) there is a rare room tax sign, bearing the legend 'Cheese Room', referring to a window tax from which cheese rooms were exempt. These signs are usually only found in northern England, and this is the only known example from Norfolk.
In the late 1850s a war memorial was built to commemorate the end of the Crimean War in Attleborough (NHER 5567). This survives, despite having been hit by a car in 1983, and is one of only a few monuments to the Crimean War in Britain. The bunkers at Mundford Royal Observer’s Corps site (NHER 35421) are also very unusual. The men working here built a second bunker for their wives and children without official authorisation. This is the only Royal Observers Corps post to have a second 'family' bunker.
Norfolk's churches contain many rare and unusual features. East Anglia is well known for its round towered churches but many of them also contain interesting and often unusual features. At St Andrew’s Church, Little Massingham (NHER 2344) there is a wonderful collection of 19th century to modern graffiti on the tower's lead roof. One inscription is 'Beds and Herts 1942 Up the Army'. This is probably a reference to World War Two fire watchers and the local airfield. St Andrew’s Church, Gunton (NHER 6819) is an 18th century church designed in 1769 by Robert Adam. It is said to be the only Norfolk building by Adam, and his only complete church in the country. St Mary’s Church, Long Stratton (NHER 10077) contains a very rare example of a 16th century sexton's wheel. The wheel may have been used for determining the date of the Lady Day Fast. It is one of only two examples in the country. St Mary’s Church, Great Witchingham (NHER 7474) contains a 15th century Seven Sacrament font. This is one of the best examples of this kind of font in the country, and retains much of its original medieval paint. Churches are fascinating buildings full of history. You find out more about investigating churches in the How to Investigate a Church article on the Norfolk Heritage Explorer website.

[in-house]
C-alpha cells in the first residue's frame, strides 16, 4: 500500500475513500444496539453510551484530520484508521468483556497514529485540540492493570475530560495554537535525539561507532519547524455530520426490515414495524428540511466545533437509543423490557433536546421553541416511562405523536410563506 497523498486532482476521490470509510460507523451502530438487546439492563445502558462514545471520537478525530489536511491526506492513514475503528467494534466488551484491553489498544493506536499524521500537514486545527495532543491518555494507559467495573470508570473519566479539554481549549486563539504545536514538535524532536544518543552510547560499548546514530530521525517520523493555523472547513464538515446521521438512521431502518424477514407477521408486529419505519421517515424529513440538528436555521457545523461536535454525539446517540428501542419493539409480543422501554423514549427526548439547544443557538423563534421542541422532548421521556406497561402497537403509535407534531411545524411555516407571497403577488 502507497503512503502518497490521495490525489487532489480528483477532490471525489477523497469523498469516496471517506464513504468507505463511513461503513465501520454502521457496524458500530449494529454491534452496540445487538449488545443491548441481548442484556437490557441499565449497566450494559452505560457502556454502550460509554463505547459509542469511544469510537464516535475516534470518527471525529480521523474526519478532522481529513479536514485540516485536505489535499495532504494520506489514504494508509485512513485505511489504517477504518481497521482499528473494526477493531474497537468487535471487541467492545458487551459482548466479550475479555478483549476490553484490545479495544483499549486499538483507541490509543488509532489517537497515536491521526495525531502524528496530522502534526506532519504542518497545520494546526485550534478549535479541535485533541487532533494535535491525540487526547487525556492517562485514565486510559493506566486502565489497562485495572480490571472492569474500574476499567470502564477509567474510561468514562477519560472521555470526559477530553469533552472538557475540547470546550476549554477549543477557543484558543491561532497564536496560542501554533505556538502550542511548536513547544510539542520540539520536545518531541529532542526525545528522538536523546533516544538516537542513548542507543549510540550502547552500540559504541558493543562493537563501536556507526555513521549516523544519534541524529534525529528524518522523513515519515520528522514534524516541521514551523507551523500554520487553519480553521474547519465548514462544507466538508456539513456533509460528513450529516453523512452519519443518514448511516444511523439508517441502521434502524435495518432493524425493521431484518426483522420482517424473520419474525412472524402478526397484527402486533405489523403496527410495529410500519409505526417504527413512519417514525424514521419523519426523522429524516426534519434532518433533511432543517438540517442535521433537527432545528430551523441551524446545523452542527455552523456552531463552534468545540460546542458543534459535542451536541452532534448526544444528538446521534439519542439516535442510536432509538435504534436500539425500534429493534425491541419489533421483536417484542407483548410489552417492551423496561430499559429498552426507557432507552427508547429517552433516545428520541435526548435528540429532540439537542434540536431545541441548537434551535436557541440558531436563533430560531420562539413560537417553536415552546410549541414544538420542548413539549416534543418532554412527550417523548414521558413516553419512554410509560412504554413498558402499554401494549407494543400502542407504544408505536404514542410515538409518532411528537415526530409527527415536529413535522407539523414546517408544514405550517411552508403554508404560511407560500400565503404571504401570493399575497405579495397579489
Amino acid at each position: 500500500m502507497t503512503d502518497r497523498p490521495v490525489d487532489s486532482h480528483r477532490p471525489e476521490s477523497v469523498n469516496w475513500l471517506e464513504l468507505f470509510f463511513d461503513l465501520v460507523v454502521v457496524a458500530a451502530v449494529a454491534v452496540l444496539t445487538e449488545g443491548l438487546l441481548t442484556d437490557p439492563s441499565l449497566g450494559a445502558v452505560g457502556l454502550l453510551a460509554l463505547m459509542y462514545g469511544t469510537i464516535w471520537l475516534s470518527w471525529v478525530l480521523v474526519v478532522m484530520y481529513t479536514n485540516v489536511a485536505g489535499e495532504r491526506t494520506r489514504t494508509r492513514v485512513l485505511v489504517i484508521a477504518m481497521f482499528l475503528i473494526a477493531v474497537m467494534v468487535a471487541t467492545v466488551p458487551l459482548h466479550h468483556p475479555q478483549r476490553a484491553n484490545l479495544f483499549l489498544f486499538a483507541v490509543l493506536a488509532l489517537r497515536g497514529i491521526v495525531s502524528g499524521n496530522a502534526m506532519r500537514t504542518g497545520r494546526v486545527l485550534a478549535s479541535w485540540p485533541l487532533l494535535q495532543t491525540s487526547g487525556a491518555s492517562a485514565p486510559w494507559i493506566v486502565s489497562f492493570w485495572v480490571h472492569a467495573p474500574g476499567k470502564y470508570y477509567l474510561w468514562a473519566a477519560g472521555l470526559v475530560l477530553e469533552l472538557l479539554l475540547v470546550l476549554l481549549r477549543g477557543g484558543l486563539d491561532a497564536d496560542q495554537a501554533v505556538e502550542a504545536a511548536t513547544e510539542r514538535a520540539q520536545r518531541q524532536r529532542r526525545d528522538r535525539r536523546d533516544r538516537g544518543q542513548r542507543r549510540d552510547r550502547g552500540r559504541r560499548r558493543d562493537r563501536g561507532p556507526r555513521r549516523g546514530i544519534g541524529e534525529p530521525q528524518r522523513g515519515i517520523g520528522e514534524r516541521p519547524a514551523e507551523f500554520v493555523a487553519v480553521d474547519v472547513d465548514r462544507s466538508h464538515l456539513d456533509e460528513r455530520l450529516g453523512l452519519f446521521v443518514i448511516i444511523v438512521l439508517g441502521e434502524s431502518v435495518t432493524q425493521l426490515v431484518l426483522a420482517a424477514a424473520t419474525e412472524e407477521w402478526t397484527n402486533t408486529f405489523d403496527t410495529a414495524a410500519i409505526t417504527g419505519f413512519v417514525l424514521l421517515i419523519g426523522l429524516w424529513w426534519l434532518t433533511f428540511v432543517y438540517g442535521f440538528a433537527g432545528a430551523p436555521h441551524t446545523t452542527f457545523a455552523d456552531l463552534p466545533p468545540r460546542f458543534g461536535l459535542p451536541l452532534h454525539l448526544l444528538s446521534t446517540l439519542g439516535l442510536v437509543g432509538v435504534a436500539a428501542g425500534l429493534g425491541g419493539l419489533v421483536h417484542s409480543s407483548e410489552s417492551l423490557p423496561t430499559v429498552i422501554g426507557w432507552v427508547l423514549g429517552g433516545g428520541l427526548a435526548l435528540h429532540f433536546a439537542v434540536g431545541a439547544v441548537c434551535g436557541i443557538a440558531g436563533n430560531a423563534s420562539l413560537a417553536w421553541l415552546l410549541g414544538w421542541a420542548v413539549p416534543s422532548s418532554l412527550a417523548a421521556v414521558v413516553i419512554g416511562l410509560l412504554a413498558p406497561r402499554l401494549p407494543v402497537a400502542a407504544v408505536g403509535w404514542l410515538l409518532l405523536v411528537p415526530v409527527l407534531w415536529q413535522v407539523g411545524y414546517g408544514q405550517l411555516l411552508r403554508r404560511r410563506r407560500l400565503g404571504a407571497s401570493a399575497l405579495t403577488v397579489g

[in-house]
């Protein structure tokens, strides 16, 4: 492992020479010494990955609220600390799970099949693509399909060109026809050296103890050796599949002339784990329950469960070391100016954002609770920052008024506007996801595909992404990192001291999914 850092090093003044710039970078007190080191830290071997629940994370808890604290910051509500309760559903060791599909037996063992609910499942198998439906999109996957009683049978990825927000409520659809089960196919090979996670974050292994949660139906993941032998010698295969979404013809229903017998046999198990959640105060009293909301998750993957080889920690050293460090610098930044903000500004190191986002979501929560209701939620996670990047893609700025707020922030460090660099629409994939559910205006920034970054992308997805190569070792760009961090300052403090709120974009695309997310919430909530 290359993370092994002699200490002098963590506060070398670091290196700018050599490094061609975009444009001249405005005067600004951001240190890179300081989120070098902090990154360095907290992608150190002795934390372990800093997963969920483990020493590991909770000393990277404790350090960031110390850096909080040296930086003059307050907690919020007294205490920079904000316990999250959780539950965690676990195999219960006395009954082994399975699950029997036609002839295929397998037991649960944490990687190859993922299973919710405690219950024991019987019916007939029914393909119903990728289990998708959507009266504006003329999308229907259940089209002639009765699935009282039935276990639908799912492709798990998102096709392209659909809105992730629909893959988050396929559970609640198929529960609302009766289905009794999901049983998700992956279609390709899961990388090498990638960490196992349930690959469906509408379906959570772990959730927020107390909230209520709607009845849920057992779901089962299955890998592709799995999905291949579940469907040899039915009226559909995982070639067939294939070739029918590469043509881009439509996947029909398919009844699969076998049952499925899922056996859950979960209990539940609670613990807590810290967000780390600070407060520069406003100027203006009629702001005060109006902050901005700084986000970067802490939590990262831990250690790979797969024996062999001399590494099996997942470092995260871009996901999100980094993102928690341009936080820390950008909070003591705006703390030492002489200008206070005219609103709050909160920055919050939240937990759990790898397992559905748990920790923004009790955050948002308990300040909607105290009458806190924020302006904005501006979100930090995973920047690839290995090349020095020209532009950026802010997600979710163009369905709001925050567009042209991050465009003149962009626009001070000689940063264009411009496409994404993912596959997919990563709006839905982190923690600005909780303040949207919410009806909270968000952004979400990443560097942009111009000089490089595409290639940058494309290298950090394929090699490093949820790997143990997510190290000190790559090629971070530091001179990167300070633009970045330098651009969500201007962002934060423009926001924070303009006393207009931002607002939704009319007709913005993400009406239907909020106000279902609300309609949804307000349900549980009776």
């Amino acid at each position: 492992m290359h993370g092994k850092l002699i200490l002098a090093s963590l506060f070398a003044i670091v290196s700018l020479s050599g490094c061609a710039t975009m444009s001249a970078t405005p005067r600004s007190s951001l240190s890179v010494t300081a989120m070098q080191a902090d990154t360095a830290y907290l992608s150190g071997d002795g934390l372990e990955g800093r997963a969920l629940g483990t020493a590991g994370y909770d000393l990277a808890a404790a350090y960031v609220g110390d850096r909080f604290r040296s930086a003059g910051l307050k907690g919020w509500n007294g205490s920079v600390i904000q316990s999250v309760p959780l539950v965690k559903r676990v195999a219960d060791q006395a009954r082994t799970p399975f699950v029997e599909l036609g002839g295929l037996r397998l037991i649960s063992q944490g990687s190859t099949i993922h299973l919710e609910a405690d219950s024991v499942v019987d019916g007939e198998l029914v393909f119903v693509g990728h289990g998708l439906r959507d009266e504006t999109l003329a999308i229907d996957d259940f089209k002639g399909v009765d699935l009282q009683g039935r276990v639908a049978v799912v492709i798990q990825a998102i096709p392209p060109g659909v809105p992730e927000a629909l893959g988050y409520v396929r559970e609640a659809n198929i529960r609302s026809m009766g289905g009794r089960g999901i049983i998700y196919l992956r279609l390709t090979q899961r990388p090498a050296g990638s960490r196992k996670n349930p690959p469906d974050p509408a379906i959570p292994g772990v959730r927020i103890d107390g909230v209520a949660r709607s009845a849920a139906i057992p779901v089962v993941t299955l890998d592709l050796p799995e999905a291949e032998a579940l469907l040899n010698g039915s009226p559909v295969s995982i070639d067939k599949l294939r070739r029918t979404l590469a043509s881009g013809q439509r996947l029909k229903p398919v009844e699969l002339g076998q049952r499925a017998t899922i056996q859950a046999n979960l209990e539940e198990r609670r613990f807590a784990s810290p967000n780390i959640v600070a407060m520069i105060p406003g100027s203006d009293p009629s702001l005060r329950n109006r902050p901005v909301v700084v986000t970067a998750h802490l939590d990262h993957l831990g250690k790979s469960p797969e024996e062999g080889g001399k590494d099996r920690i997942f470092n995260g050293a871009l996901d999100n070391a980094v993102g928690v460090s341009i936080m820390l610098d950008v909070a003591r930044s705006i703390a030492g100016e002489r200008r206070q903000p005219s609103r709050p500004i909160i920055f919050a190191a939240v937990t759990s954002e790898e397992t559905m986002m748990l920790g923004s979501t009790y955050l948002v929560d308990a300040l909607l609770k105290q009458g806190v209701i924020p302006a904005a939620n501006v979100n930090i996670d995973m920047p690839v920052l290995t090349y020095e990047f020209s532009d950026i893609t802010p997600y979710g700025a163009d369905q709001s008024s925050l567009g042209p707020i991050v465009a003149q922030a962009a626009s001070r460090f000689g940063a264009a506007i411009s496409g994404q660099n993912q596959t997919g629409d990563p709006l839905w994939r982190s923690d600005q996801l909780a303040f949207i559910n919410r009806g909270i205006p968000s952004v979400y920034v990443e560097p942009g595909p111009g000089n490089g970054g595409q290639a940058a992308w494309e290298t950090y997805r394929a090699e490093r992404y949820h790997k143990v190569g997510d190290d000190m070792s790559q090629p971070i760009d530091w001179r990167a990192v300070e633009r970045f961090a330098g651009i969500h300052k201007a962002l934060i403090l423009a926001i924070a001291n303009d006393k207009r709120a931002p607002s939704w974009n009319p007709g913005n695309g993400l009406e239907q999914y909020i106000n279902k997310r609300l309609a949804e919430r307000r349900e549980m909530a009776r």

As seen on TV
Norfolk’s beautiful countryside and historic buildings are often used as setting for television and film period dramas. Bintry Mill, Bintree (NHER 2932), an 18th century watermill set over a stream, was used in the 1996 BBC adaptation of George Eliot's 'The Mill on the Floss'. Lynford Hall (NHER 5150) has been used as a filming location for the television programs 'Allo 'Allo, Dad's Army and You Rang, M'Lord? Not all televison locations are glamorous though. An 18th or 19th century flint and brick barn on the quayside in Thornham (NHER 1319) was used as a location for the BBC adaptation of Great Expectations filmed in 1998.
Bintry Mill, an 18th century watermill set over a stream. (© NCC)
Some sites have to be ‘adjusted’ to make them suitable for filming. The exterior of 3 and 3A Kings Staithe Street, King’s Lynn (NHER 40055
) were painted for the making of the film 'Revolution' in the 1980s. The paint was never removed. Unfortuntely not all sites survive filming. Hardingham Watermill (NHER 8859
) was deliberately burned down during the filming of 'The Shuttered Room' in 1966.
The Norfolk Historic Environment Record even records the masts used to transmit television broadcasts. Tacolneston Transmitter is a 150m high radio and television mast (NHER 42823). It was built in 1956, replacing a temporary structure constructed the previous year. The mast was one of the first VHF radio masts built by the BBC and it is reported that during construction work a JCB excavator was used for the first time in Norfolk. Television transmissions began in 1966 and the mast was later shared with commercial television companies.